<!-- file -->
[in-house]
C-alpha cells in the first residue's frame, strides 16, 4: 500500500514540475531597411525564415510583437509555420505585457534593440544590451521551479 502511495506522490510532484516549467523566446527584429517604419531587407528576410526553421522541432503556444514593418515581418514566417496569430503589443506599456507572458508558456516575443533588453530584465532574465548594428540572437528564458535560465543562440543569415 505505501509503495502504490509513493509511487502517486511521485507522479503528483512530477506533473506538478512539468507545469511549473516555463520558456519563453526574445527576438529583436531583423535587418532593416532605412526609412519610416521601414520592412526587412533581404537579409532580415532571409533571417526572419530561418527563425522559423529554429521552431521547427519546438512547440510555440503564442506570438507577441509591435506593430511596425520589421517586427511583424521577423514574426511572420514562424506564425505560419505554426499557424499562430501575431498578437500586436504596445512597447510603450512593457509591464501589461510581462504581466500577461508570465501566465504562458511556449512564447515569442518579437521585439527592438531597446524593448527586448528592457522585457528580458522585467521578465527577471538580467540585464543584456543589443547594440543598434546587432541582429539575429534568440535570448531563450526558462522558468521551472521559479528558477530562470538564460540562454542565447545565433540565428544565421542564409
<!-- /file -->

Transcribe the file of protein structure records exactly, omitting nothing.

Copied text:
[in-house]
C-alpha cells in the first residue's frame, strides 16, 4: 500500500514540475531597411525564415510583437509555420505585457534593440544590451521551479 502511495506522490510532484516549467523566446527584429517604419531587407528576410526553421522541432503556444514593418515581418514566417496569430503589443506599456507572458508558456516575443533588453530584465532574465548594428540572437528564458535560465543562440543569415 505505501509503495502504490509513493509511487502517486511521485507522479503528483512530477506533473506538478512539468507545469511549473516555463520558456519563453526574445527576438529583436531583423535587418532593416532605412526609412519610416521601414520592412526587412533581404537579409532580415532571409533571417526572419530561418527563425522559423529554429521552431521547427519546438512547440510555440503564442506570438507577441509591435506593430511596425520589421517586427511583424521577423514574426511572420514562424506564425505560419505554426499557424499562430501575431498578437500586436504596445512597447510603450512593457509591464501589461510581462504581466500577461508570465501566465504562458511556449512564447515569442518579437521585439527592438531597446524593448527586448528592457522585457528580458522585467521578465527577471538580467540585464543584456543589443547594440543598434546587432541582429539575429534568440535570448531563450526558462522558468521551472521559479528558477530562470538564460540562454542565447545565433540565428544565421542564409